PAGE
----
The Obama administration is about to make the largest gift to state and local governments ever of millions of dollars of U.S. aid to Honduras.
The $787 million will go to Honduras’ government, with much of it going to public schools, health programs for the poor and to the nation’s police force, which is considered the nation’s most effective.
The money was requested by U.S. president Barack Obama on June 15, but the recipient has not been determined yet.
“This is good news for the Hondurans who have been hit the hardest by U.S. policies and those who have been victimized by them,” said Laura Meckler, a director at Human Rights Watch. “Honduras needs this funding now more than ever.”
While the government has not yet made the final decision, Congress will likely approve the money once details are worked out by the president.
This is the first time the United States has made an such a large amount of aid to the nation. During Reagan’s presidency, the U.S. also gave $4.6 billion in cash and goods to Honduras in three separate funds. But both of those projects were later scrapped by Reagan.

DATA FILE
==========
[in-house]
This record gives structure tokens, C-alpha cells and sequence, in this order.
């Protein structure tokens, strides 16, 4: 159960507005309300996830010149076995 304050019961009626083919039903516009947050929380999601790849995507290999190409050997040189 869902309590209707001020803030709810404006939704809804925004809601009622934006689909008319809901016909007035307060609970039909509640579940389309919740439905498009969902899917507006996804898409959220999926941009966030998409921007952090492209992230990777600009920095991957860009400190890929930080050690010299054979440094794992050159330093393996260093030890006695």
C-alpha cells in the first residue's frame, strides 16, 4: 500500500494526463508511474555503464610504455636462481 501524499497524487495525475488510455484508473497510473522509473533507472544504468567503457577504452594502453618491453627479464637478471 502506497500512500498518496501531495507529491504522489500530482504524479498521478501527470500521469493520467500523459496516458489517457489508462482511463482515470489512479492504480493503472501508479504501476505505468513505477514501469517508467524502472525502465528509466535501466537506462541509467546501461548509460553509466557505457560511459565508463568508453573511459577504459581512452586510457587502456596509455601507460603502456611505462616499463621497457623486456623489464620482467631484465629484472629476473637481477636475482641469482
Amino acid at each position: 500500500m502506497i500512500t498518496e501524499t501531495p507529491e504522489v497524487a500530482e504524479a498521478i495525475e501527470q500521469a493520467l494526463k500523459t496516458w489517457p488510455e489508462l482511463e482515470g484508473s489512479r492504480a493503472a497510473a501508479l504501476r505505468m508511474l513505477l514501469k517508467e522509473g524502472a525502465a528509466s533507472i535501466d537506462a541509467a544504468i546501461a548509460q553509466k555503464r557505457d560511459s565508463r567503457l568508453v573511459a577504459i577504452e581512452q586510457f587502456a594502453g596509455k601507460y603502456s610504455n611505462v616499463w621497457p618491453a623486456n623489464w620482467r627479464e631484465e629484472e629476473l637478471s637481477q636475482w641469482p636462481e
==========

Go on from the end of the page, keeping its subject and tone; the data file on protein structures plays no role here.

The latest administration decision will also benefit a group of indigenous people who also live in Honduras and, since 1994, have fought for their self-determination. They were granted autonomy over their native land and sovereignty over their language and culture.
The government said an internal report on the money was “confident.”
Bryan Smith with the U.S Mission to the Organization for the Prohibition of Chemical Weapons said the cash would help meet key needs in the troubled Central American nation. He said the money could also provide a lifeline for other Central American nations facing pressure from a violent drug trade, which has cost Honduras over $50 billion in the last decade.
But Meckler said, “This is yet another example of President Obama’s disdain for democracy in Honduras. President Obama must not be congratulated for giving a handout to the Honduran government to keep its citizens in poverty.”
“Honduras faces an urgent need for emergency food and healthcare. This latest disaster will bring a severe threat to the people who have been starved for so long, while more than 100,000 have been killed in the struggle to end their misery.”
The State Department did not immediately respond to requests for comment, including the specifics of the humanitarian aid that would be made available.
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